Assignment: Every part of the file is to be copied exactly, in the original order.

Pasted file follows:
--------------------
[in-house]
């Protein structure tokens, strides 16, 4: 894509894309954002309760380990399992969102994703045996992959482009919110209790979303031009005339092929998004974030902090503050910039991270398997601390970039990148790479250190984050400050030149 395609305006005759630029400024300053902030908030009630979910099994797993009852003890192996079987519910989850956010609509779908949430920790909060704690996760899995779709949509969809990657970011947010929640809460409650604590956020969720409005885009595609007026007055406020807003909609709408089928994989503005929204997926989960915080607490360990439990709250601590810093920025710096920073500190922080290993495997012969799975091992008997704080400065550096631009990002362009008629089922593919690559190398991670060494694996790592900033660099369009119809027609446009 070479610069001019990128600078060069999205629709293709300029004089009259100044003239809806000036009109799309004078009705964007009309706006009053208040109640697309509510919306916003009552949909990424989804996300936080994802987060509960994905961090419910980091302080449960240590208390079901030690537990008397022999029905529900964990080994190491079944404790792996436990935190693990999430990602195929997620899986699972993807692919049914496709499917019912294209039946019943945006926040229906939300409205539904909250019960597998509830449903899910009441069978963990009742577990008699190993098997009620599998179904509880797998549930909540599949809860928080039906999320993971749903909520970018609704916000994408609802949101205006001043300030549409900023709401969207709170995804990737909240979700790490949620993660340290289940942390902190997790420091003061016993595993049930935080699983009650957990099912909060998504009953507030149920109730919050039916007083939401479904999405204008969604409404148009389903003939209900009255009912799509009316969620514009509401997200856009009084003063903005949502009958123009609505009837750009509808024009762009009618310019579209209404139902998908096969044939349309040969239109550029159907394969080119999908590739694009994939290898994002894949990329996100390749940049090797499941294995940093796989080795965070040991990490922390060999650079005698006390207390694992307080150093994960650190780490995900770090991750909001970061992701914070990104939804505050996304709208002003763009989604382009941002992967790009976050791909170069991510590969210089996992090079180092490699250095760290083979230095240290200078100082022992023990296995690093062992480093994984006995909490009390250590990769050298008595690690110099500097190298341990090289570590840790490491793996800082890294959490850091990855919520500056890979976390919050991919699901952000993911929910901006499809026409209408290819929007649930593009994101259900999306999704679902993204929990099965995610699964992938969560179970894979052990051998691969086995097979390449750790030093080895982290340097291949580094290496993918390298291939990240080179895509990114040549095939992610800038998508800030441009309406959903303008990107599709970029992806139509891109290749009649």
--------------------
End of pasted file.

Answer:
[in-house]
């Protein structure tokens, strides 16, 4: 894509894309954002309760380990399992969102994703045996992959482009919110209790979303031009005339092929998004974030902090503050910039991270398997601390970039990148790479250190984050400050030149 395609305006005759630029400024300053902030908030009630979910099994797993009852003890192996079987519910989850956010609509779908949430920790909060704690996760899995779709949509969809990657970011947010929640809460409650604590956020969720409005885009595609007026007055406020807003909609709408089928994989503005929204997926989960915080607490360990439990709250601590810093920025710096920073500190922080290993495997012969799975091992008997704080400065550096631009990002362009008629089922593919690559190398991670060494694996790592900033660099369009119809027609446009 070479610069001019990128600078060069999205629709293709300029004089009259100044003239809806000036009109799309004078009705964007009309706006009053208040109640697309509510919306916003009552949909990424989804996300936080994802987060509960994905961090419910980091302080449960240590208390079901030690537990008397022999029905529900964990080994190491079944404790792996436990935190693990999430990602195929997620899986699972993807692919049914496709499917019912294209039946019943945006926040229906939300409205539904909250019960597998509830449903899910009441069978963990009742577990008699190993098997009620599998179904509880797998549930909540599949809860928080039906999320993971749903909520970018609704916000994408609802949101205006001043300030549409900023709401969207709170995804990737909240979700790490949620993660340290289940942390902190997790420091003061016993595993049930935080699983009650957990099912909060998504009953507030149920109730919050039916007083939401479904999405204008969604409404148009389903003939209900009255009912799509009316969620514009509401997200856009009084003063903005949502009958123009609505009837750009509808024009762009009618310019579209209404139902998908096969044939349309040969239109550029159907394969080119999908590739694009994939290898994002894949990329996100390749940049090797499941294995940093796989080795965070040991990490922390060999650079005698006390207390694992307080150093994960650190780490995900770090991750909001970061992701914070990104939804505050996304709208002003763009989604382009941002992967790009976050791909170069991510590969210089996992090079180092490699250095760290083979230095240290200078100082022992023990296995690093062992480093994984006995909490009390250590990769050298008595690690110099500097190298341990090289570590840790490491793996800082890294959490850091990855919520500056890979976390919050991919699901952000993911929910901006499809026409209408290819929007649930593009994101259900999306999704679902993204929990099965995610699964992938969560179970894979052990051998691969086995097979390449750790030093080895982290340097291949580094290496993918390298291939990240080179895509990114040549095939992610800038998508800030441009309406959903303008990107599709970029992806139509891109290749009649």